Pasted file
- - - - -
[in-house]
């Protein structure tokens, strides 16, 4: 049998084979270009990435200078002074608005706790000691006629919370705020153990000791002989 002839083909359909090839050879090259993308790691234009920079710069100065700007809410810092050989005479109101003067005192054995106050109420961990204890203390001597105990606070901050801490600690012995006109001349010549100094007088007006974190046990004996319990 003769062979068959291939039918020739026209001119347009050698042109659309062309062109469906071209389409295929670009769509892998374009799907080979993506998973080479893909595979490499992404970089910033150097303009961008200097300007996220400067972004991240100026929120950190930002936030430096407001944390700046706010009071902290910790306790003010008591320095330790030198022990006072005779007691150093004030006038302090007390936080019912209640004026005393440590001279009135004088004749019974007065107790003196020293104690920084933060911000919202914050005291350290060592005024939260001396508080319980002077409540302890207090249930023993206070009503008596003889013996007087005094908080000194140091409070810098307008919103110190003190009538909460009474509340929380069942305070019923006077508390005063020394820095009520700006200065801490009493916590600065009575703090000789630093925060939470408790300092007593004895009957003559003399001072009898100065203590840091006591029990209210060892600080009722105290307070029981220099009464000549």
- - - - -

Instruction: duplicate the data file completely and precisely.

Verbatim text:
[in-house]
């Protein structure tokens, strides 16, 4: 049998084979270009990435200078002074608005706790000691006629919370705020153990000791002989 002839083909359909090839050879090259993308790691234009920079710069100065700007809410810092050989005479109101003067005192054995106050109420961990204890203390001597105990606070901050801490600690012995006109001349010549100094007088007006974190046990004996319990 003769062979068959291939039918020739026209001119347009050698042109659309062309062109469906071209389409295929670009769509892998374009799907080979993506998973080479893909595979490499992404970089910033150097303009961008200097300007996220400067972004991240100026929120950190930002936030430096407001944390700046706010009071902290910790306790003010008591320095330790030198022990006072005779007691150093004030006038302090007390936080019912209640004026005393440590001279009135004088004749019974007065107790003196020293104690920084933060911000919202914050005291350290060592005024939260001396508080319980002077409540302890207090249930023993206070009503008596003889013996007087005094908080000194140091409070810098307008919103110190003190009538909460009474509340929380069942305070019923006077508390005063020394820095009520700006200065801490009493916590600065009575703090000789630093925060939470408790300092007593004895009957003559003399001072009898100065203590840091006591029990209210060892600080009722105290307070029981220099009464000549």